Filmmakers dump unfriendly India, go globetrotting
Back in the 60s, Raj Kapoor went honeymooning with his first colour film, Sangam (1964), across Europe. Others followed but costs were prohibitive, and until our films remained rooted in Indian cities, the wanderlust didn't drive our filmmakers to foreign shores.mumbai Updated: Aug 05, 2012 01:16 IST
Back in the 60s, Raj Kapoor went honeymooning with his first colour film, Sangam (1964), across Europe. Others followed but costs were prohibitive, and until our films remained rooted in Indian cities, the wanderlust didn't drive our filmmakers to foreign shores. Then the UK and Switzerland tourism boards got into action, wooing Yash Chopra with incentives galore. And from a stray song in the Alps, YRF productions took a Euro-rail train ride with Dilwale Dulhania Le Jayege (1995) and kept going further and further.
Of late, irked over months and mountains of paperwork for permissions, followed by unanticipated disruptions during shoot and flash strikes by protesting crews, many filmmakers who can afford it, are abandoning shooting unfriendly India to explore strange new worlds where Bollywood has never ventured before.
Setting your movie in Cuba, Ireland, Turkey or Korea has become the new trend and the USP of multi-crore movies. Ramesh Taurani, whose Race 2 unit has just returned from an extensive schedule in Turkey and Cyprus, admits that shooting in Europe is expensive, but argues that if it is a big film, the extra cost is justified. “Also, it’s far easier filming abroad in comparison to India which is a more shooting unfriendly country. “We’ve made a representation to the government for a one-window clearance that will make pre-production easier,” says Taurani.
The buzz is that Gujarat is all set to implement this, but until that happens, Bollywood is going places.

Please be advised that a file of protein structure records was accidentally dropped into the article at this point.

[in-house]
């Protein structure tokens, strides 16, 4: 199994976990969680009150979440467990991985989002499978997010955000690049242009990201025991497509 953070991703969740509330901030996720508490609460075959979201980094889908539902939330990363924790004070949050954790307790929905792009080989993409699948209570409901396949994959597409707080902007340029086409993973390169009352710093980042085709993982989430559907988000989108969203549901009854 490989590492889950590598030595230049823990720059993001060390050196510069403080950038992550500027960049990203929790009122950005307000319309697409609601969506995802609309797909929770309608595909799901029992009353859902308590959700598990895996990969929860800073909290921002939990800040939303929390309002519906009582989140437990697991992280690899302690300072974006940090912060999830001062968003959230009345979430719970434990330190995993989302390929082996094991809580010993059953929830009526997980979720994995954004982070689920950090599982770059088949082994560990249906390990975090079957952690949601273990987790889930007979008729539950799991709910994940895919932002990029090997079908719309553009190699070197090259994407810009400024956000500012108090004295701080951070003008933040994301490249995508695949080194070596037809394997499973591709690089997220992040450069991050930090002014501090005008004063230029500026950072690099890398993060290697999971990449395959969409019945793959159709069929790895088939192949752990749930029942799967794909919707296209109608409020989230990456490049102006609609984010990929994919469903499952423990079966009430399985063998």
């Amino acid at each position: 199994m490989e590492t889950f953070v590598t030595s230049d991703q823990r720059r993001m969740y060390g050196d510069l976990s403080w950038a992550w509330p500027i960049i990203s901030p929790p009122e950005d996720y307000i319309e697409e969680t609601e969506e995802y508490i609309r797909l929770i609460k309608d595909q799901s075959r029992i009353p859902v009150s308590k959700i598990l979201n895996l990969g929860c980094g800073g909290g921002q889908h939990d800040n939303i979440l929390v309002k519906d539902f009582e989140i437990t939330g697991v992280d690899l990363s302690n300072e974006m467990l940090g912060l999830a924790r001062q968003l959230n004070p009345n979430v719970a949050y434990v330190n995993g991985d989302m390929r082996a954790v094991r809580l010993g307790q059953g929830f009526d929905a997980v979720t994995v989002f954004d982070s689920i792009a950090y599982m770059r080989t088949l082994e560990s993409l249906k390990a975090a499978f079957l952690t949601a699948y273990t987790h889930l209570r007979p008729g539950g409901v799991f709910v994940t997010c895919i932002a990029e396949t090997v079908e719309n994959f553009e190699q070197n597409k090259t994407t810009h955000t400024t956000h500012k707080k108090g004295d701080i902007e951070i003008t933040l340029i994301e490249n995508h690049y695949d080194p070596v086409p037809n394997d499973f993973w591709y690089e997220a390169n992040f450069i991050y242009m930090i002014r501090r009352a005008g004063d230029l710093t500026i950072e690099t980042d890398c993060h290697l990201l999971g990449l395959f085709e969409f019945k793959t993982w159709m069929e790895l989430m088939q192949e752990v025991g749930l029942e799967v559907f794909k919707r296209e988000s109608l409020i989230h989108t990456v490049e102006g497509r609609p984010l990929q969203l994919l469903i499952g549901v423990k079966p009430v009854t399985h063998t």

Kabir Khan’s spy thriller, Ek Tha Tiger, has been shot in nine cities, besides New Delhi — many of them we haven’t heard of, let alone seen in a Hindi film, like Dublin, Antalya, Varadero, Zako and Havana. “For me, locations are characters that give my film an extra edge,” says Khan, who braved death threats to complete Kabul Express in Kabul, then moved to New York for New York.
“This time, I’ve taken Bollywood
to Ireland and Cuba for the first time with the support of the governments there. The Irish understand that with Salman Khan and Katrina Kaif they can showcase their country to a huge South-Asian audience and promote tourism. Ditto with the Cubans, who, given the embargo on Hollywood, were more than welcoming. The paperwork takes time, but it’s a whole new world waiting to be explored on screen,” the filmmaker says.
Sajid Nadidawala, whose company has bagged three awards for exploiting virgin locales, has been
globetrotting with his movies, from Australia (Hey Babyy, 2007) to Puglia (Housefull, 2010), Los Angeles (Kambakkht Ishq, 2009) and Las Vegas (Anjanaa Anjaani, 2010). “Housefull 2 was shot in the tiny island in Karabi where Hangover 2 was filmed. We couldn’t even anchor boats there,” says Sajid, whose team was in Korea recently on a recce for Kick. “For me, shooting abroad lends grandeur to my films as befits a big budget production.”